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Energy use is way down – but wind surges

August 28, 2010

From CNN

Energy use in the United States fell nearly 5% last year, marking the largest annual drop on record, according to an analysis of federal data by the Lawrence Livermore National Laboratory.

Total U.S. energy use fell in 2009 to an estimated 94.6 quadrillion British Thermal Units, down from 99.2 quadrillion BTUs in 2008. To put that in perspective, the average room air conditioner uses about 10,000 BTUs.

This was the largest year-over-year drop since the government began keeping track in 1949, said A.J. Simon, an energy analyst at LLNL.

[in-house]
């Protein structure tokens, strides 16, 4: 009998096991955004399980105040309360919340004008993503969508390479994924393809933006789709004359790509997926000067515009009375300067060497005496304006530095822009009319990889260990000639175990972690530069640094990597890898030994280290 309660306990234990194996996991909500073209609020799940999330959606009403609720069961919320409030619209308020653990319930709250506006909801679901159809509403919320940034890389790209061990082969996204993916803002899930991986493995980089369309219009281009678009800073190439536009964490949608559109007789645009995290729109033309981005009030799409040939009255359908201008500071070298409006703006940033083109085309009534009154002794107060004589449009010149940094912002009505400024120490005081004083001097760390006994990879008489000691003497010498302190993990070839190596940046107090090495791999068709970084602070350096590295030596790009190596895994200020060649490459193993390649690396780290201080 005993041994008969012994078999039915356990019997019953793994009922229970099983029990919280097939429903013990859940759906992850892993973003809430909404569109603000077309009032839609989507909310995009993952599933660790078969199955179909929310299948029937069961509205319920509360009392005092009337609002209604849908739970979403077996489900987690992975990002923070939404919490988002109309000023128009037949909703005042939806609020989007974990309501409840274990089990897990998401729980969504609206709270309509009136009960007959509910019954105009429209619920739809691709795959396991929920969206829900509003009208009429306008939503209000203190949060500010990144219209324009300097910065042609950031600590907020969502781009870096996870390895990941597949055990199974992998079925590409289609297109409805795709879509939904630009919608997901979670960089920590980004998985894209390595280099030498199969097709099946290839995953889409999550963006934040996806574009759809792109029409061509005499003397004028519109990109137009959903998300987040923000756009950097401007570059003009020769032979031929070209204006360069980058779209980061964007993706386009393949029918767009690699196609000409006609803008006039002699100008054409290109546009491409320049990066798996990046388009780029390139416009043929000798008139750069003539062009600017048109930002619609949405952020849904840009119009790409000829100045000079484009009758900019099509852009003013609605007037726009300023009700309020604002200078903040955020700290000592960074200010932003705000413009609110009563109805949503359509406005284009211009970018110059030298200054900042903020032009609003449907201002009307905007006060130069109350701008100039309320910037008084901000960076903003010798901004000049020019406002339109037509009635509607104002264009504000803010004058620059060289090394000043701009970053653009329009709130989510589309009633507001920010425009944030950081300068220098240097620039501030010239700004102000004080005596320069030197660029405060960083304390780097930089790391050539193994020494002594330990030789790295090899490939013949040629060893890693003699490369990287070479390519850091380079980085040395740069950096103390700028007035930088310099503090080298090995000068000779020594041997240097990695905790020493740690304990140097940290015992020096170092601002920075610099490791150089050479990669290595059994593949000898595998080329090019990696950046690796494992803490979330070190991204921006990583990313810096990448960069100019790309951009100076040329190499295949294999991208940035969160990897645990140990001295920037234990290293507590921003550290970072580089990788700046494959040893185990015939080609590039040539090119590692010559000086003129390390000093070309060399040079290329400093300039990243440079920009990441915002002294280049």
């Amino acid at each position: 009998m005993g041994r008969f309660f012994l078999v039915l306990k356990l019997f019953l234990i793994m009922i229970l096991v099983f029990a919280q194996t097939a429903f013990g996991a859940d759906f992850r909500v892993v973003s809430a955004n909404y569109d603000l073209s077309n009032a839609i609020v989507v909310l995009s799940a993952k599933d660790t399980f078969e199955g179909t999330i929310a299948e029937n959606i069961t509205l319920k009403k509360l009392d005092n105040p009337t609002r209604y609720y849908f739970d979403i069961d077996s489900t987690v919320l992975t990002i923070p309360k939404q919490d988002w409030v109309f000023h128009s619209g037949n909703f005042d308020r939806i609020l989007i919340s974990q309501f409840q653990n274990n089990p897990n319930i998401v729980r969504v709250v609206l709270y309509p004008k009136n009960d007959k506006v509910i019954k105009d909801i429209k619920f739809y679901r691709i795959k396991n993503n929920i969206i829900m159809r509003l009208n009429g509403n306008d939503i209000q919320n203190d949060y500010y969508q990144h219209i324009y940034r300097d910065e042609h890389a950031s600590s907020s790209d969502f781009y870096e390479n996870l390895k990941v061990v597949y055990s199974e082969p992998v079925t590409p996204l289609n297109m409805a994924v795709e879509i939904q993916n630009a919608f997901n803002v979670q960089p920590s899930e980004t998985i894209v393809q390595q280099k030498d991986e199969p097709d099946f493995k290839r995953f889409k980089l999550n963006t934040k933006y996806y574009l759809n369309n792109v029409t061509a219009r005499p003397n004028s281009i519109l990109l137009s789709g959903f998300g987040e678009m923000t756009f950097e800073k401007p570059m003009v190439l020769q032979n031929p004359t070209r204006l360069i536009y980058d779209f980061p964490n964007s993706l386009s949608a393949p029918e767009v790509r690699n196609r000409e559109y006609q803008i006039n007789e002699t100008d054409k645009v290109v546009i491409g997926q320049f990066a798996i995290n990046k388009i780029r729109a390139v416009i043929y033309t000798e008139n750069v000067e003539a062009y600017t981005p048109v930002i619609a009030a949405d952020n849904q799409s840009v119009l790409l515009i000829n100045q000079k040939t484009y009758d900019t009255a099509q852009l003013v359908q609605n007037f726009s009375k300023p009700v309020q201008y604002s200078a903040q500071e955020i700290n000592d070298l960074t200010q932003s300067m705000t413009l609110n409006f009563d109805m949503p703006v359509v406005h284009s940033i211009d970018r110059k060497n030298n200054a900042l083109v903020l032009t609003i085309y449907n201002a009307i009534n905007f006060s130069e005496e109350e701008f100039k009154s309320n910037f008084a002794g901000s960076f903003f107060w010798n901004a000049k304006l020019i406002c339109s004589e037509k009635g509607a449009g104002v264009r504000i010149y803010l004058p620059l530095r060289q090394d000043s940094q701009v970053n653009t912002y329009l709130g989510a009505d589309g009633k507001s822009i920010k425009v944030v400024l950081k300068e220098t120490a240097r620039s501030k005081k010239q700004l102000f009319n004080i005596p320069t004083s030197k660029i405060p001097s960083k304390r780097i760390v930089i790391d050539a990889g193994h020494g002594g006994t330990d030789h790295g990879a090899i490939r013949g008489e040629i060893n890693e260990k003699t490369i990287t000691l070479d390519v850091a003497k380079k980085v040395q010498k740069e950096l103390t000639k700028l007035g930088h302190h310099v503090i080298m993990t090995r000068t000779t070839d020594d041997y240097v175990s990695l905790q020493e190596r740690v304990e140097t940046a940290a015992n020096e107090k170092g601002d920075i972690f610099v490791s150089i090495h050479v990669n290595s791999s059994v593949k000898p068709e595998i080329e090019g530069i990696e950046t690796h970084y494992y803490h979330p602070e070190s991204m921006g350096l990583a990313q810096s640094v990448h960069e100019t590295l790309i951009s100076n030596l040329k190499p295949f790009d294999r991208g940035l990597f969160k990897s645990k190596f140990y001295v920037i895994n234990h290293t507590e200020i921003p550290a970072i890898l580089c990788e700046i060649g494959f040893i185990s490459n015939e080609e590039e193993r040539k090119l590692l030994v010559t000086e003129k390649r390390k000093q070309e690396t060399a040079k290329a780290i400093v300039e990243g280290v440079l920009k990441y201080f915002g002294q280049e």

“Energy use tends to follow the level of economic activity, and that level declined last year,” he said. “Simply said, people are doing less stuff. Therefore, they’re burning less fuel.”

The last time energy use was this low was 1996, when it totaled 94.2 quadrillion BUTs.

Despite the drop in overall energy use, Simon said the study also showed a substantial increase in alternative sources of energy, including gains in solar, hydro and wind power.

“The increase in renewables is a really good story, especially in the wind arena,” said Simon. “It’s a result of very good incentives and technological advancements.”

The use of wind power rose “dramatically” to 0.7 quadrillion BTUs in 2009 from 0.51 quadrillion BTUs the year before, according to LLNL which compiles the data for the U.S. Department of Energy.

From CNN

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